Respect for African Americans


Cullen H. Davis, Staff Columnist


That is the number of African American men shot and killed by police in the last year as of September 17, 2020. The question of what it will take for police to respect black men has been asked since the 1950s and has remained unanswered.

Here lies the most rhetorical question one can ask at the current social climate quite frankly because we as African Americans are exhausted. We have tried countless avenues, routes and plans to find the answer. Peaceful protests met with further police resistance, emotion-fueled riots and uproar misconstrued by the public and our prominent figures being told to “shut up.”

The recent events of American police and the response by the African American community have now entered a paradigm shift in this new era of social advancement. We are in 2020, the fight and journey for appreciation in areas of gender, religion, culture and sexual preference have been started and gained recognition, so why is this not apparent for black men?

This attitude has not only gained mass appeal by non-people of color in the United States, but around the globe as well. Evidence of some progress and the changed perception on the views of African Americans and race has been made. A higher attendance of non-POC in racial justice demonstrations, social media outcries, covering up racially motivated tattoos and donations to HBCUs, however, it is still not enough. In the midst of all this, the common denominator and popular statement made is the amount of individuals with the mindset of, “This is the first time they realize how bad it is and the lack of respect” but that is the problem. The lack of respect has been evident for over 500 years.

Respect goes back to the first European slave ship to land in Jamestown, Va. on August 20, 1619 carrying our native descendants as less than humans and more like cattle. Slavery was abolished in 1865, but the culture of slavery and a sense of duty to control and suppress African American freedom persisted. Lynch mobs, incarceration and the neo-slavery of Jim Crow all played vital roles in the continuance for the lack of respect for blacks. The disrespect then continued to our political figures, such as Dr. Martin Luther King, Rev. Jesse Jackson and Sen. John Lewis. It then heightened to levels of brutality we saw in recent years against victims like Rodney King, Trayvon Martin, Kalief Browder, and Breonna Taylor.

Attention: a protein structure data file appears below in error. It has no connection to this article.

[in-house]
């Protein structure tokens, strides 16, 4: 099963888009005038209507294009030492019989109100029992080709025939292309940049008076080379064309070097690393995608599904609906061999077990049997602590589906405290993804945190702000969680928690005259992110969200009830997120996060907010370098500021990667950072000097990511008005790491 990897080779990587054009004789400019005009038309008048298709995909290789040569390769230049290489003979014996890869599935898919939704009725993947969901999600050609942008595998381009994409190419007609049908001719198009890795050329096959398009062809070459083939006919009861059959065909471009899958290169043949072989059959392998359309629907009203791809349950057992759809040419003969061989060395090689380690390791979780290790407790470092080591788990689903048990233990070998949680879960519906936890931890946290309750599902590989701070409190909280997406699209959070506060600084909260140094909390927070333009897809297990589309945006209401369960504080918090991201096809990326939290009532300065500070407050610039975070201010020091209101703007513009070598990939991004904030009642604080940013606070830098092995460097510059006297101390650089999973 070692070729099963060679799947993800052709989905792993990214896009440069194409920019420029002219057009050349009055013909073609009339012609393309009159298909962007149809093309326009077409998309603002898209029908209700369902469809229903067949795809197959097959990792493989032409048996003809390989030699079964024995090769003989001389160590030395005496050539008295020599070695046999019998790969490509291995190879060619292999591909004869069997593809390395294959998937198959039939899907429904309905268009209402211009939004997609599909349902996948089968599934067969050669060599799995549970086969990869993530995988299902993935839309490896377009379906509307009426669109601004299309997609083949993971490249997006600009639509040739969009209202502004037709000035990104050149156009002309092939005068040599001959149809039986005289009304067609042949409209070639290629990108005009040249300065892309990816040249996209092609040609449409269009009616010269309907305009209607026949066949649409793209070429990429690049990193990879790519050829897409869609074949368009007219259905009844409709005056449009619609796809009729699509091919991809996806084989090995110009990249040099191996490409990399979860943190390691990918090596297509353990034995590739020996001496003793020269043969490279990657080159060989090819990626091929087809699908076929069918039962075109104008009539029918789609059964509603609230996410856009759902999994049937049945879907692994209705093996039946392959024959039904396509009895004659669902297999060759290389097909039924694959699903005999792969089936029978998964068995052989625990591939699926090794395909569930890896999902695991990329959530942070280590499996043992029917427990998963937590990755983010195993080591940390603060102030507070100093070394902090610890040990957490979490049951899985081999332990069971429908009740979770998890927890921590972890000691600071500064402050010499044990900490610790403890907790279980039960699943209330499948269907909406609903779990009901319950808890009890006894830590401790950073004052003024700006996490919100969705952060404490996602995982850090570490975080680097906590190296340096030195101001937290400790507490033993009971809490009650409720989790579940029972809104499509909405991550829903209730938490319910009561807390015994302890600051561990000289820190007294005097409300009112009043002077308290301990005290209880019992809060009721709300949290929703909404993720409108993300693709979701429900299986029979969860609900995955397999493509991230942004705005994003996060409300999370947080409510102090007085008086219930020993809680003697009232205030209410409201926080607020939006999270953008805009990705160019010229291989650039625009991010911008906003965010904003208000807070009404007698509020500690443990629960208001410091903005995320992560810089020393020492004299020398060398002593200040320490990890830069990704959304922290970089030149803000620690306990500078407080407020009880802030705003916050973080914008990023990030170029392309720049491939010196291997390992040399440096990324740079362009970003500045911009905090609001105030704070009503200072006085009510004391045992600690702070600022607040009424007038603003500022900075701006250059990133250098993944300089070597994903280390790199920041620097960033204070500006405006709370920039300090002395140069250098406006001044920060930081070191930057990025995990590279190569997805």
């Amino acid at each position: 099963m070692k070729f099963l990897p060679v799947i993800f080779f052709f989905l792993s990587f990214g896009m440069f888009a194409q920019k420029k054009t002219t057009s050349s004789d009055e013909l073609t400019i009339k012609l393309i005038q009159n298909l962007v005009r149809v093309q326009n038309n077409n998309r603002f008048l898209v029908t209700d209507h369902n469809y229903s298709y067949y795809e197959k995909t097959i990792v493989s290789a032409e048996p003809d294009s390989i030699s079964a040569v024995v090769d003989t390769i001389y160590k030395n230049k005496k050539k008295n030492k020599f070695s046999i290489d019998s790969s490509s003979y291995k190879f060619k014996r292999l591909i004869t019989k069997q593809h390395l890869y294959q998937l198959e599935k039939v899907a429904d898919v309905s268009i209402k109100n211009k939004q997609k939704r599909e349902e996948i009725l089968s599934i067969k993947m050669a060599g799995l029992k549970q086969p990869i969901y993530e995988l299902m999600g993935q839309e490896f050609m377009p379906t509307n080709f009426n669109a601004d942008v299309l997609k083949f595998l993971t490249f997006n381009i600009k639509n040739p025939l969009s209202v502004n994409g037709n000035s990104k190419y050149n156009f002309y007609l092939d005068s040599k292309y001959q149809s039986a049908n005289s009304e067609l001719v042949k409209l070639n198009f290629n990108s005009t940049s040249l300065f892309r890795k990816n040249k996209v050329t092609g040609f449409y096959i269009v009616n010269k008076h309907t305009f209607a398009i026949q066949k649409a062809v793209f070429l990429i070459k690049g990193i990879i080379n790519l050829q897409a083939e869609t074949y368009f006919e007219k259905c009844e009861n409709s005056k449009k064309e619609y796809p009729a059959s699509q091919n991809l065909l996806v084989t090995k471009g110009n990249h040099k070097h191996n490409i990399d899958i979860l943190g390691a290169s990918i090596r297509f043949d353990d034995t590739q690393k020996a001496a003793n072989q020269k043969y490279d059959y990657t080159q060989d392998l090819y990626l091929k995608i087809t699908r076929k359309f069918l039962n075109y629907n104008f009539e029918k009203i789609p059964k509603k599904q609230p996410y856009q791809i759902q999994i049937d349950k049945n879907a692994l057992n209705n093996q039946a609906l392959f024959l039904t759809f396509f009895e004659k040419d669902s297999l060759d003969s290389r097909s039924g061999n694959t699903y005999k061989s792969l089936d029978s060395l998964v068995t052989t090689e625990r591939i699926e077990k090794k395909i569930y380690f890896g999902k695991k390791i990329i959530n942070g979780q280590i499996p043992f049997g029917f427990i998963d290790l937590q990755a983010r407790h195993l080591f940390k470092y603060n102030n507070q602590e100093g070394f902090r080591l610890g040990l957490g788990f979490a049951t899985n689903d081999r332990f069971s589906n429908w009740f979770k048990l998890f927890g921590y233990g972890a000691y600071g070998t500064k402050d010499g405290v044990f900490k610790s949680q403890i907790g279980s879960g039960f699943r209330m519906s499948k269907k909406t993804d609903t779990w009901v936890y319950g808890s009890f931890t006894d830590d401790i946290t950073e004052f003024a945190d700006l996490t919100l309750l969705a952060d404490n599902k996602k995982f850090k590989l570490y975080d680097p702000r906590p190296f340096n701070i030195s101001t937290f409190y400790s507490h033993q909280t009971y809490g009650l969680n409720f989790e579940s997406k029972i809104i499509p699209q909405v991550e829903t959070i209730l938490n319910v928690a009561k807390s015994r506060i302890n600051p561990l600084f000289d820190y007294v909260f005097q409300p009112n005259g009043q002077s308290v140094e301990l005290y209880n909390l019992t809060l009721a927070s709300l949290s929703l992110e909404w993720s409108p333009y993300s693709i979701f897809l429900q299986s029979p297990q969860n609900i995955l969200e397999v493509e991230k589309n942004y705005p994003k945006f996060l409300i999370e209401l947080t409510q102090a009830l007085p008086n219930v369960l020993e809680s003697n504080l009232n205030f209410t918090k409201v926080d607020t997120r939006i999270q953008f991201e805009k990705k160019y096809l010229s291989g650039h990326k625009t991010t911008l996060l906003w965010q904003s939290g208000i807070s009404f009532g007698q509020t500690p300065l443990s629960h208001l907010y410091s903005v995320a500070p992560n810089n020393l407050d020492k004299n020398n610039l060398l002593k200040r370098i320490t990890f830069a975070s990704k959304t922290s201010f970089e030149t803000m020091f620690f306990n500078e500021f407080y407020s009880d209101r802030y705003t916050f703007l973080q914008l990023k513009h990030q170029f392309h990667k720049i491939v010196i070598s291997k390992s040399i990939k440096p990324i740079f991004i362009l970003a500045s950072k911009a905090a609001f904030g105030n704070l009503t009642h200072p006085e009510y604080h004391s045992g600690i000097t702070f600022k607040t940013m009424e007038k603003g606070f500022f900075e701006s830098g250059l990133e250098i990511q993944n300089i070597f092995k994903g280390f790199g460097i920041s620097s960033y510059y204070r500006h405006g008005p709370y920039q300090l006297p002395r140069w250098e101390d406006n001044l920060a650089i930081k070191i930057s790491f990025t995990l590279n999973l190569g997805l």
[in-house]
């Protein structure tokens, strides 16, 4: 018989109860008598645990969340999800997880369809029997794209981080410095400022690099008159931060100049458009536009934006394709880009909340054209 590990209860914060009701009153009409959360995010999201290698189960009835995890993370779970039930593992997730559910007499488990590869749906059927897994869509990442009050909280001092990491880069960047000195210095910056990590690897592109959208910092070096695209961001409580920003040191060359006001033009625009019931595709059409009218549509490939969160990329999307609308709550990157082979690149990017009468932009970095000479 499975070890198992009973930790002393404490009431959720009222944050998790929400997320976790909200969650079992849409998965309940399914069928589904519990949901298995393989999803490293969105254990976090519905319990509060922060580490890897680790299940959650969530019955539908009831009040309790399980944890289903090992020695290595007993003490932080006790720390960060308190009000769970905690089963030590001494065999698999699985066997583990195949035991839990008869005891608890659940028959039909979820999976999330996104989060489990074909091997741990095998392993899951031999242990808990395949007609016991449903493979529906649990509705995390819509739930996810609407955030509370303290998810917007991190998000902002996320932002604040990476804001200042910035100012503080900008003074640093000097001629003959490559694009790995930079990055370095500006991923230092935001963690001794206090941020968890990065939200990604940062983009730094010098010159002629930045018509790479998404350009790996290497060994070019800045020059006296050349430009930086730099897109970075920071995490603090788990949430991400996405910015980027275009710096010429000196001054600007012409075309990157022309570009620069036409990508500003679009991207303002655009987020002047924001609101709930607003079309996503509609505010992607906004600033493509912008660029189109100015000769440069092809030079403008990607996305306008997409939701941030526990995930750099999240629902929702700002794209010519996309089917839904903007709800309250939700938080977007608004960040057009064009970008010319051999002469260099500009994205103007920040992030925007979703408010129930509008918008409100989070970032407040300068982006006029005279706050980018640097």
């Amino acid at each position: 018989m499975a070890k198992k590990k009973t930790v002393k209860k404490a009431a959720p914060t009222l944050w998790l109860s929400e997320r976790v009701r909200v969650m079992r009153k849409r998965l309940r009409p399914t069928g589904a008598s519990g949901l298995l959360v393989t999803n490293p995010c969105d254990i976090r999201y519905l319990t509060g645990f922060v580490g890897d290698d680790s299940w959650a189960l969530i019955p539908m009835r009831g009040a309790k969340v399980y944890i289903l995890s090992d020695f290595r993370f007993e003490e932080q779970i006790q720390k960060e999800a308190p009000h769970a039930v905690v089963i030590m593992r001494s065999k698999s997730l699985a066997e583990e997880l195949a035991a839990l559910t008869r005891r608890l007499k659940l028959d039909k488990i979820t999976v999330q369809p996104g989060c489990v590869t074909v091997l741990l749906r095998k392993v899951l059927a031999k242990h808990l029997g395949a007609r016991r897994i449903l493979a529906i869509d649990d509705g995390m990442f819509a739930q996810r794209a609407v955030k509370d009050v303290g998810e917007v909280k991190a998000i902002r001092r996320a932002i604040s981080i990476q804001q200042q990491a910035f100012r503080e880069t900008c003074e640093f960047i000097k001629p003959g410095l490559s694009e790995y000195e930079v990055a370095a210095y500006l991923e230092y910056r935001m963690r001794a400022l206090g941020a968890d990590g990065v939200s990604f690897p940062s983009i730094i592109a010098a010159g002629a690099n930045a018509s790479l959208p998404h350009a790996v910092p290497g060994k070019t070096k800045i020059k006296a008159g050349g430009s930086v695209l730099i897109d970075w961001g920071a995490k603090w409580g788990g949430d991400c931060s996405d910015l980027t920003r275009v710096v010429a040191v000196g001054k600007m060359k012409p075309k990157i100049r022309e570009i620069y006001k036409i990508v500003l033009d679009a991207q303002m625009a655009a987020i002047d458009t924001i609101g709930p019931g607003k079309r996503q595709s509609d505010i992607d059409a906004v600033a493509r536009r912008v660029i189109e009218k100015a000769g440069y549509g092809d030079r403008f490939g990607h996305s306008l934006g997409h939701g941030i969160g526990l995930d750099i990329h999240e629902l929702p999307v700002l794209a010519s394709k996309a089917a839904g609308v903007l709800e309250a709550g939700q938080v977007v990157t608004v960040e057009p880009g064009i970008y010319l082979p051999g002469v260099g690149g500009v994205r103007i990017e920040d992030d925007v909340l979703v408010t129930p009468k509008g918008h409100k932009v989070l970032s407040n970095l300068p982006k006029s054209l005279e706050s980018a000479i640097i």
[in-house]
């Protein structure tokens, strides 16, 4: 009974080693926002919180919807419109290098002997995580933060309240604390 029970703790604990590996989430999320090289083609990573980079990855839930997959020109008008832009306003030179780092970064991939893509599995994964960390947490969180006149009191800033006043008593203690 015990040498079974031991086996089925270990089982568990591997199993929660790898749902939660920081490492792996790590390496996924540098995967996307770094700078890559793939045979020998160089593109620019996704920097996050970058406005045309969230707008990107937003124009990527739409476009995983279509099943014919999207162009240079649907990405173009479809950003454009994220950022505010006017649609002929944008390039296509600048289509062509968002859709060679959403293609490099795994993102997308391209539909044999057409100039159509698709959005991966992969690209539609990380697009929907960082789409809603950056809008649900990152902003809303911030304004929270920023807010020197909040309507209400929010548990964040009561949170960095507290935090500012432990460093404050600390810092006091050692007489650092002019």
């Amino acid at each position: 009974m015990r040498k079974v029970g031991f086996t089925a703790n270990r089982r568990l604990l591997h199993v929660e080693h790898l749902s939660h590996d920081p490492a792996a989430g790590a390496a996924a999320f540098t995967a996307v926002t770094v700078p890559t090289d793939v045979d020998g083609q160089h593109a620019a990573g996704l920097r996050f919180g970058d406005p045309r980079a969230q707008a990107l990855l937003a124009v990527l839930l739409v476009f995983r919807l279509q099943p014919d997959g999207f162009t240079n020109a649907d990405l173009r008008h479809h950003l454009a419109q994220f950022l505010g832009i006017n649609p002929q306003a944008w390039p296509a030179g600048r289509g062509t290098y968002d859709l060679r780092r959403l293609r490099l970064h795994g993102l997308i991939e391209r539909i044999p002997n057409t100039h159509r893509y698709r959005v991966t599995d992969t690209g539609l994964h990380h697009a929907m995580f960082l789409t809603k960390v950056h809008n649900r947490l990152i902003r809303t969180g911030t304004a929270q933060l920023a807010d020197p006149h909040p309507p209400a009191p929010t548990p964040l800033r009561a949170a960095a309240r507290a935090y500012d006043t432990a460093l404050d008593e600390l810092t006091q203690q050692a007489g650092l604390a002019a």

There is no magic fix, no overnight solution. Nonetheless, the keyword here is progress and to set up the next generation to be on a better field than we are currently in regards to police relations.

The issue is police and police brutality, and the only way to combat this is the profound rethinking of the organization of police departments around the country. Rethinking police culture and their tendency to see the community they serve as enemies must also be called into question. Addressing incarceration rates, reducing the size of the prison population, and changing the radical attitude towards de-ghettoization might be necessary because not only do they segregate blacks from the social and cultural capital of middle-class America, but make them easy targets for police who see ghettos as enemies.

We must take a firm grip on holding the police accountable and change the narrative that we are done being on the defense and counter-attack but are holding the oppressors accountable. Until the band-aid is ripped off and you expose the bruise of racially motivated tactics and dis-taste for the African American community in the long history in the “Land of the Free,” the disrespect will continue.